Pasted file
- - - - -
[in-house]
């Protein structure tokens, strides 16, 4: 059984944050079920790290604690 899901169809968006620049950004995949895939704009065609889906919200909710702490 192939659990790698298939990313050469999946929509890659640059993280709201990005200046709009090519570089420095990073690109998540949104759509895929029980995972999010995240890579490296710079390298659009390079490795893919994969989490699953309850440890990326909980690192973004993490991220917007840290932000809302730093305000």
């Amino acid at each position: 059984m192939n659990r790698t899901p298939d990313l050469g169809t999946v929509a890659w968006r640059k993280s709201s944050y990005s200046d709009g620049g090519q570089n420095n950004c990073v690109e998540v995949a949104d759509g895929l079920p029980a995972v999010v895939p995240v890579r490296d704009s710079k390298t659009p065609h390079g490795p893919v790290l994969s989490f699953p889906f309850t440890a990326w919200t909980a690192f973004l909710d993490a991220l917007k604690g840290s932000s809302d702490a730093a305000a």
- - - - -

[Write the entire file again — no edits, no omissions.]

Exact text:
[in-house]
């Protein structure tokens, strides 16, 4: 059984944050079920790290604690 899901169809968006620049950004995949895939704009065609889906919200909710702490 192939659990790698298939990313050469999946929509890659640059993280709201990005200046709009090519570089420095990073690109998540949104759509895929029980995972999010995240890579490296710079390298659009390079490795893919994969989490699953309850440890990326909980690192973004993490991220917007840290932000809302730093305000």
């Amino acid at each position: 059984m192939n659990r790698t899901p298939d990313l050469g169809t999946v929509a890659w968006r640059k993280s709201s944050y990005s200046d709009g620049g090519q570089n420095n950004c990073v690109e998540v995949a949104d759509g895929l079920p029980a995972v999010v895939p995240v890579r490296d704009s710079k390298t659009p065609h390079g490795p893919v790290l994969s989490f699953p889906f309850t440890a990326w919200t909980a690192f973004l909710d993490a991220l917007k604690g840290s932000s809302d702490a730093a305000a």